Whenever deer season starts to wind down, it’s crucial for hunters to take some time to reflect on the season, addressing what worked well, what strategies failed, and how you can improve for next year. But perhaps the most important thing to focus on is where you saw deer sign. If you spent the whole season in the same stand and never saw deer, you should ask yourself whether or not it’s time to move on. Sometimes a deer hunting spot can look so promising and just never pay off.

You’re not always going to get lucky during a season and actually encounter the buck you’ve been seeing on trail cameras, but you have to at least of some reassurance that deer could be in the area. If not, count your most recent season as a case of trial and error, and move on to another spot if you have one.

However, it’s sometimes worth taking a closer look at the spot to make sure it can’t be improved. Let’s look at this analytically and discuss a variety of factors that could be affecting your favorite spot.

A change of property ownership

Let’s be clear that I’m not talking about the private land you hunt changing owners, but rather the neighbors.

For instance, one side of my uncle’s property was once bordered by a piece of land that never got hunted. We could usually count on some deer movement in this sanctuary bedding area on opening day of firearms deer season every year. In fact, we harvested several bucks making a beeline toward it.

But then one year, the property changed hands and someone started hunting it. The sanctuary was no more, and bucks quit fleeing to it. Now, it didn’t ruin our hunting area entirely, but the new hunting pressure did change some deer trails as the animals were no longer using that area as an escape sanctuary.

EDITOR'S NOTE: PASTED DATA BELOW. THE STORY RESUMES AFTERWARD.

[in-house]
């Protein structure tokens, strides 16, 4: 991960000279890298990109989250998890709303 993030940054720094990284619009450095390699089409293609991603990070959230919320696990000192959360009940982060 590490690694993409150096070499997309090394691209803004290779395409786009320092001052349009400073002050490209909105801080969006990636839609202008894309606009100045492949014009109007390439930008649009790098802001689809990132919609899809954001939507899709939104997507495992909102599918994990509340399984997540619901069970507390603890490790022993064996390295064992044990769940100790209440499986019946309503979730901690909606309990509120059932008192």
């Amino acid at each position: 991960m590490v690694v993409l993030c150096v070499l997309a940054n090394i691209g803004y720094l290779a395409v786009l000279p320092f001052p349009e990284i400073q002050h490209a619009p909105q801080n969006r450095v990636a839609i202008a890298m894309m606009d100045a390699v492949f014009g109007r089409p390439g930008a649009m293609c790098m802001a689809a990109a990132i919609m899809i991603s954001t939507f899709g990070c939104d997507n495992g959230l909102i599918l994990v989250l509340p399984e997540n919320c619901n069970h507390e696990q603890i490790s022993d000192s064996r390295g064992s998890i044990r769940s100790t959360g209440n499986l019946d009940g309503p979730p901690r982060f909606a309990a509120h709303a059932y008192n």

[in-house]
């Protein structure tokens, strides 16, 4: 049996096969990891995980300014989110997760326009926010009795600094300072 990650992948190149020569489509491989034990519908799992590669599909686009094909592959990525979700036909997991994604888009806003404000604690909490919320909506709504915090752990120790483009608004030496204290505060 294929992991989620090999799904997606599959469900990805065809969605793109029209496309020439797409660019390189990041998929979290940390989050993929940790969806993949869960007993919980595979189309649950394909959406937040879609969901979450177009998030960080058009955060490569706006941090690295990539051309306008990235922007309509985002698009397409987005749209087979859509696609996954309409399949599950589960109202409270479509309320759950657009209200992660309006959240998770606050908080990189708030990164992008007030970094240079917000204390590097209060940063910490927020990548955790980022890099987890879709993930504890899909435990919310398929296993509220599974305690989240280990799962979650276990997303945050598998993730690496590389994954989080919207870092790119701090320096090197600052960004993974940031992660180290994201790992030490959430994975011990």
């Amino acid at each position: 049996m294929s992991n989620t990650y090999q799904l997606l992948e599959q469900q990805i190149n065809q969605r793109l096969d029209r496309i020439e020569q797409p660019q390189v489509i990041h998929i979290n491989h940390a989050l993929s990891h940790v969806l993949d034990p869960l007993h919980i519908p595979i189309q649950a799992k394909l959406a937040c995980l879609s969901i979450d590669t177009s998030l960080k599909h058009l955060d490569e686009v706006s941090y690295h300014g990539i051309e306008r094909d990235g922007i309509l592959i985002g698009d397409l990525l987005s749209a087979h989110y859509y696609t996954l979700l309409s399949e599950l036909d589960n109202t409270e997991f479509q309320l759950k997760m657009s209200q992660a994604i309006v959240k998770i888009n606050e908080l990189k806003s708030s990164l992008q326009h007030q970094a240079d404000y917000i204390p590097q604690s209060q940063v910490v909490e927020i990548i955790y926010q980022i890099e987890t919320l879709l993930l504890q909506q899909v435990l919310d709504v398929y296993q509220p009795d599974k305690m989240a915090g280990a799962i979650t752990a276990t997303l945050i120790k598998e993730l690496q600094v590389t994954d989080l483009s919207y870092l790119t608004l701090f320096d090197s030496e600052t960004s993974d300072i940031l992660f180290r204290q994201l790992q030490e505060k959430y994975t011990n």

If you’ve noticed a sudden, extreme change on your hunting land, it could be a result of something going on next door. They could be hunting with aggressive tactics, or worse, they could be revving up ATVs at the peak of deer hunting season.

In some cases, you might be able to combat these problems by enticing deer with better food sources and cover on your land, but there are plenty of extreme cases where hunters have to abandon their spot altogether.

The obvious signs your public land spot is compromised

Public land hunting can be simply soul crushing for whitetail deer hunters, especially novice ones. First, it’s incredibly hard to find a deer hunting spot no one else knows about. If you do, you’d better keep that secret close to the chest. If you find a perfect bowhunting spot that holds mature bucks year after year, you’ll likely know when your location has been found.

Perhaps you’ve been very careful to not mark the pathway to your treestand locations, you’ve relied on GPS to get you in and out, and you’ve used a climber to leave no sign you were there. Maybe you were even so paranoid about giving away your spot that you didn’t even cut shooting lanes. All that extra effort can be for naught in a hurry.

If you’re out shed antler hunting in January and February and start seeing boot prints, your spot has likely been compromised. Most shed hunters are die-hard hunters already scouting whitetail for next year’s rut. If the boot prints are there, the tree stands and ground blinds will likely be close behind.

Sometimes you can make the best of a bad situation, though, as plenty of trophy bucks have gone down in pressured areas. But, if you’re starting to see more deer stands than animals, it’s probably time to move on and find the next good spot.